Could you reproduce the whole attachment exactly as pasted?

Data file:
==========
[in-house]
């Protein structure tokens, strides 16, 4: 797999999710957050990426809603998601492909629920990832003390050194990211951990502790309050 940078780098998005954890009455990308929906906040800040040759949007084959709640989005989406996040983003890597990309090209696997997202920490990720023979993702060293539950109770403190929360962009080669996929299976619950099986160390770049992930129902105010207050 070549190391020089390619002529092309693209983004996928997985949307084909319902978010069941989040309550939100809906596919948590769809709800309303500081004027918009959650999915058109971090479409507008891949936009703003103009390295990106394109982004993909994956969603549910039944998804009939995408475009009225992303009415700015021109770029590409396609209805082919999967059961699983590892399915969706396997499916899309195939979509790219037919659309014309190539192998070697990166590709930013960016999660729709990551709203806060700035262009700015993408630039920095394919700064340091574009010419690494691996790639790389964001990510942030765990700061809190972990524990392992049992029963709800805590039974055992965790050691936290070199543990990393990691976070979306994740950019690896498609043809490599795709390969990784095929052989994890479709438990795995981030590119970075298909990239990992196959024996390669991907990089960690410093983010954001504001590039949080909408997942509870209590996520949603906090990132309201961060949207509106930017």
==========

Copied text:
[in-house]
């Protein structure tokens, strides 16, 4: 797999999710957050990426809603998601492909629920990832003390050194990211951990502790309050 940078780098998005954890009455990308929906906040800040040759949007084959709640989005989406996040983003890597990309090209696997997202920490990720023979993702060293539950109770403190929360962009080669996929299976619950099986160390770049992930129902105010207050 070549190391020089390619002529092309693209983004996928997985949307084909319902978010069941989040309550939100809906596919948590769809709800309303500081004027918009959650999915058109971090479409507008891949936009703003103009390295990106394109982004993909994956969603549910039944998804009939995408475009009225992303009415700015021109770029590409396609209805082919999967059961699983590892399915969706396997499916899309195939979509790219037919659309014309190539192998070697990166590709930013960016999660729709990551709203806060700035262009700015993408630039920095394919700064340091574009010419690494691996790639790389964001990510942030765990700061809190972990524990392992049992029963709800805590039974055992965790050691936290070199543990990393990691976070979306994740950019690896498609043809490599795709390969990784095929052989994890479709438990795995981030590119970075298909990239990992196959024996390669991907990089960690410093983010954001504001590039949080909408997942509870209590996520949603906090990132309201961060949207509106930017």